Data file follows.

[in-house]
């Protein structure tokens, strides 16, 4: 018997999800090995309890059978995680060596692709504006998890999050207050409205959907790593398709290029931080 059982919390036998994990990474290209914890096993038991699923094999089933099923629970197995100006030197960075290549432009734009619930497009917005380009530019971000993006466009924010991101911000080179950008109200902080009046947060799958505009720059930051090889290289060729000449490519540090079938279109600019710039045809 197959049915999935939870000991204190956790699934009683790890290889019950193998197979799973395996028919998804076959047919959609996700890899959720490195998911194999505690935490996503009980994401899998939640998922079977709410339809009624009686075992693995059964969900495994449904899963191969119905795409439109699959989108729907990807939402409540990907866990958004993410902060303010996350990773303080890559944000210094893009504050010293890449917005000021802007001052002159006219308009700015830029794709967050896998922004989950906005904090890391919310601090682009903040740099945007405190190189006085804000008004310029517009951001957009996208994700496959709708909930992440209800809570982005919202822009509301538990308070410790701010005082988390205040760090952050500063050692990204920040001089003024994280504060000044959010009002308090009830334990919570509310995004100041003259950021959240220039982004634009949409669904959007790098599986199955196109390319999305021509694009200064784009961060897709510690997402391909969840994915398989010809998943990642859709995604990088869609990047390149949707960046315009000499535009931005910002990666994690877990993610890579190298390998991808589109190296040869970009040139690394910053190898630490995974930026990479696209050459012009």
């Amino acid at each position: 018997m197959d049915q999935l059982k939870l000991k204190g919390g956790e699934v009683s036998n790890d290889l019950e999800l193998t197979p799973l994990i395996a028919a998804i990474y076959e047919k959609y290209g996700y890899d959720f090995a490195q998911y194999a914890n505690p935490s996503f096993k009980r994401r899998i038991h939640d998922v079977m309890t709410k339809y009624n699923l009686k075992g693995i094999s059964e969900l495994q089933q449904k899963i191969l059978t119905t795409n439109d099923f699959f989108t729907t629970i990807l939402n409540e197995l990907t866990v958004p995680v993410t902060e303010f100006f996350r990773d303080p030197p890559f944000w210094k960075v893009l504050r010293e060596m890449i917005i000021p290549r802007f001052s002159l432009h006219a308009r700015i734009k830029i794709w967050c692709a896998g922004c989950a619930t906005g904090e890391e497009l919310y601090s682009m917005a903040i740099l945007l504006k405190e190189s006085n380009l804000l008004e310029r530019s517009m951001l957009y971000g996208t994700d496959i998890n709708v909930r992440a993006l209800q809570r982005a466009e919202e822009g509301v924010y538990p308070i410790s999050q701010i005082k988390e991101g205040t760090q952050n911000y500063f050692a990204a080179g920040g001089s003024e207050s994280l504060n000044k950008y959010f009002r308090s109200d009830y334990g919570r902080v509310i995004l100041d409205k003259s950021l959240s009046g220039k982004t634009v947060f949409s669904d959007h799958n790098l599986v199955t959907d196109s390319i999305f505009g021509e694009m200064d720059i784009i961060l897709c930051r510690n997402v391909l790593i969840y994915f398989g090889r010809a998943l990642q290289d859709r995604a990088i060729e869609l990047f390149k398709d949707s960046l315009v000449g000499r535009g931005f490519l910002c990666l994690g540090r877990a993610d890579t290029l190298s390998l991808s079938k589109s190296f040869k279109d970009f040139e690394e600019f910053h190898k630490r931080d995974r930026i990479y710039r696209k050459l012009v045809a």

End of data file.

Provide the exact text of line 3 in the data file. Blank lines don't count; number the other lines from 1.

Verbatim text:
């Amino acid at each position: 018997m197959d049915q999935l059982k939870l000991k204190g919390g956790e699934v009683s036998n790890d290889l019950e999800l193998t197979p799973l994990i395996a028919a998804i990474y076959e047919k959609y290209g996700y890899d959720f090995a490195q998911y194999a914890n505690p935490s996503f096993k009980r994401r899998i038991h939640d998922v079977m309890t709410k339809y009624n699923l009686k075992g693995i094999s059964e969900l495994q089933q449904k899963i191969l059978t119905t795409n439109d099923f699959f989108t729907t629970i990807l939402n409540e197995l990907t866990v958004p995680v993410t902060e303010f100006f996350r990773d303080p030197p890559f944000w210094k960075v893009l504050r010293e060596m890449i917005i000021p290549r802007f001052s002159l432009h006219a308009r700015i734009k830029i794709w967050c692709a896998g922004c989950a619930t906005g904090e890391e497009l919310y601090s682009m917005a903040i740099l945007l504006k405190e190189s006085n380009l804000l008004e310029r530019s517009m951001l957009y971000g996208t994700d496959i998890n709708v909930r992440a993006l209800q809570r982005a466009e919202e822009g509301v924010y538990p308070i410790s999050q701010i005082k988390e991101g205040t760090q952050n911000y500063f050692a990204a080179g920040g001089s003024e207050s994280l504060n000044k950008y959010f009002r308090s109200d009830y334990g919570r902080v509310i995004l100041d409205k003259s950021l959240s009046g220039k982004t634009v947060f949409s669904d959007h799958n790098l599986v199955t959907d196109s390319i999305f505009g021509e694009m200064d720059i784009i961060l897709c930051r510690n997402v391909l790593i969840y994915f398989g090889r010809a998943l990642q290289d859709r995604a990088i060729e869609l990047f390149k398709d949707s960046l315009v000449g000499r535009g931005f490519l910002c990666l994690g540090r877990a993610d890579t290029l190298s390998l991808s079938k589109s190296f040869k279109d970009f040139e690394e600019f910053h190898k630490r931080d995974r930026i990479y710039r696209k050459l012009v045809a």